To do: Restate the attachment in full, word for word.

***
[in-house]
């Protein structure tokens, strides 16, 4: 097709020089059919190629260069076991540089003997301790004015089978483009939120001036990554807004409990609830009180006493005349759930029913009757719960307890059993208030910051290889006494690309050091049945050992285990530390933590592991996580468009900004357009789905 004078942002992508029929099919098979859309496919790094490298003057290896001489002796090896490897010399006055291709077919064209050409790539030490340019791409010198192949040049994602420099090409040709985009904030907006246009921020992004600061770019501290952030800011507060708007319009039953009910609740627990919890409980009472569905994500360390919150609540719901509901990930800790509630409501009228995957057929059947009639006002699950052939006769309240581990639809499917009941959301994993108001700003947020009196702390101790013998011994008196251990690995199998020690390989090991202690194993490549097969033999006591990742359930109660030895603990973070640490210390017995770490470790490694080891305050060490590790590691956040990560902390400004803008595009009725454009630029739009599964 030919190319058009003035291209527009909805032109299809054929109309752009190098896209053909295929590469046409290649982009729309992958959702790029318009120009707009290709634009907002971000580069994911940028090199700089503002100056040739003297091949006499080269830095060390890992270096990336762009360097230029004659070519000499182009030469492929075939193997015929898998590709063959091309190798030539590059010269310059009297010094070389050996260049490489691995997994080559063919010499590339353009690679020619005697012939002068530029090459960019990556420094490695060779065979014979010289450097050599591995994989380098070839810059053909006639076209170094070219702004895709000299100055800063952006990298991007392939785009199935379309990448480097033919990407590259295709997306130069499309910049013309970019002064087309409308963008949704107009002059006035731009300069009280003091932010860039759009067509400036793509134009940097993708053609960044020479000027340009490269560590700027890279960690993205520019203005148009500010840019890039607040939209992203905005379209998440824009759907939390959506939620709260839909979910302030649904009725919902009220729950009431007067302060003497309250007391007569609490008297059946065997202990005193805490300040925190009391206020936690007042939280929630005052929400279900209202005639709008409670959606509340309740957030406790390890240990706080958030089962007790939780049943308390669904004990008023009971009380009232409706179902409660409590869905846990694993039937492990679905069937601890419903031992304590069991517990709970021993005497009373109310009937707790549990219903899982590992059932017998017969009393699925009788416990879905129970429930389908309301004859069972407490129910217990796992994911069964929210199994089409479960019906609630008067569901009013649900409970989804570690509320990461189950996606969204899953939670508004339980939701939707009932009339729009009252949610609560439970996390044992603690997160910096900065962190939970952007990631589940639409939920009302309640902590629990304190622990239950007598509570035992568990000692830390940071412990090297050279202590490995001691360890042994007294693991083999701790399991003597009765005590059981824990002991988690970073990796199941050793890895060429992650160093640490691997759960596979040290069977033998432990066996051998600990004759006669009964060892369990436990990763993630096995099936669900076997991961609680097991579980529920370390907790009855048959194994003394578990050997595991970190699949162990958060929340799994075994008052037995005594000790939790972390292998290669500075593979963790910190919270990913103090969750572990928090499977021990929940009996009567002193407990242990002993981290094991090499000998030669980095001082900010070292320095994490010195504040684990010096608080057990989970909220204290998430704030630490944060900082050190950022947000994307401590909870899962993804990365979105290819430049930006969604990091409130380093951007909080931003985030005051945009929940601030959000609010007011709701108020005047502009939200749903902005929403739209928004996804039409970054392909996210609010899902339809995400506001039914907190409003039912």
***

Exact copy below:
[in-house]
């Protein structure tokens, strides 16, 4: 097709020089059919190629260069076991540089003997301790004015089978483009939120001036990554807004409990609830009180006493005349759930029913009757719960307890059993208030910051290889006494690309050091049945050992285990530390933590592991996580468009900004357009789905 004078942002992508029929099919098979859309496919790094490298003057290896001489002796090896490897010399006055291709077919064209050409790539030490340019791409010198192949040049994602420099090409040709985009904030907006246009921020992004600061770019501290952030800011507060708007319009039953009910609740627990919890409980009472569905994500360390919150609540719901509901990930800790509630409501009228995957057929059947009639006002699950052939006769309240581990639809499917009941959301994993108001700003947020009196702390101790013998011994008196251990690995199998020690390989090991202690194993490549097969033999006591990742359930109660030895603990973070640490210390017995770490470790490694080891305050060490590790590691956040990560902390400004803008595009009725454009630029739009599964 030919190319058009003035291209527009909805032109299809054929109309752009190098896209053909295929590469046409290649982009729309992958959702790029318009120009707009290709634009907002971000580069994911940028090199700089503002100056040739003297091949006499080269830095060390890992270096990336762009360097230029004659070519000499182009030469492929075939193997015929898998590709063959091309190798030539590059010269310059009297010094070389050996260049490489691995997994080559063919010499590339353009690679020619005697012939002068530029090459960019990556420094490695060779065979014979010289450097050599591995994989380098070839810059053909006639076209170094070219702004895709000299100055800063952006990298991007392939785009199935379309990448480097033919990407590259295709997306130069499309910049013309970019002064087309409308963008949704107009002059006035731009300069009280003091932010860039759009067509400036793509134009940097993708053609960044020479000027340009490269560590700027890279960690993205520019203005148009500010840019890039607040939209992203905005379209998440824009759907939390959506939620709260839909979910302030649904009725919902009220729950009431007067302060003497309250007391007569609490008297059946065997202990005193805490300040925190009391206020936690007042939280929630005052929400279900209202005639709008409670959606509340309740957030406790390890240990706080958030089962007790939780049943308390669904004990008023009971009380009232409706179902409660409590869905846990694993039937492990679905069937601890419903031992304590069991517990709970021993005497009373109310009937707790549990219903899982590992059932017998017969009393699925009788416990879905129970429930389908309301004859069972407490129910217990796992994911069964929210199994089409479960019906609630008067569901009013649900409970989804570690509320990461189950996606969204899953939670508004339980939701939707009932009339729009009252949610609560439970996390044992603690997160910096900065962190939970952007990631589940639409939920009302309640902590629990304190622990239950007598509570035992568990000692830390940071412990090297050279202590490995001691360890042994007294693991083999701790399991003597009765005590059981824990002991988690970073990796199941050793890895060429992650160093640490691997759960596979040290069977033998432990066996051998600990004759006669009964060892369990436990990763993630096995099936669900076997991961609680097991579980529920370390907790009855048959194994003394578990050997595991970190699949162990958060929340799994075994008052037995005594000790939790972390292998290669500075593979963790910190919270990913103090969750572990928090499977021990929940009996009567002193407990242990002993981290094991090499000998030669980095001082900010070292320095994490010195504040684990010096608080057990989970909220204290998430704030630490944060900082050190950022947000994307401590909870899962993804990365979105290819430049930006969604990091409130380093951007909080931003985030005051945009929940601030959000609010007011709701108020005047502009939200749903902005929403739209928004996804039409970054392909996210609010899902339809995400506001039914907190409003039912």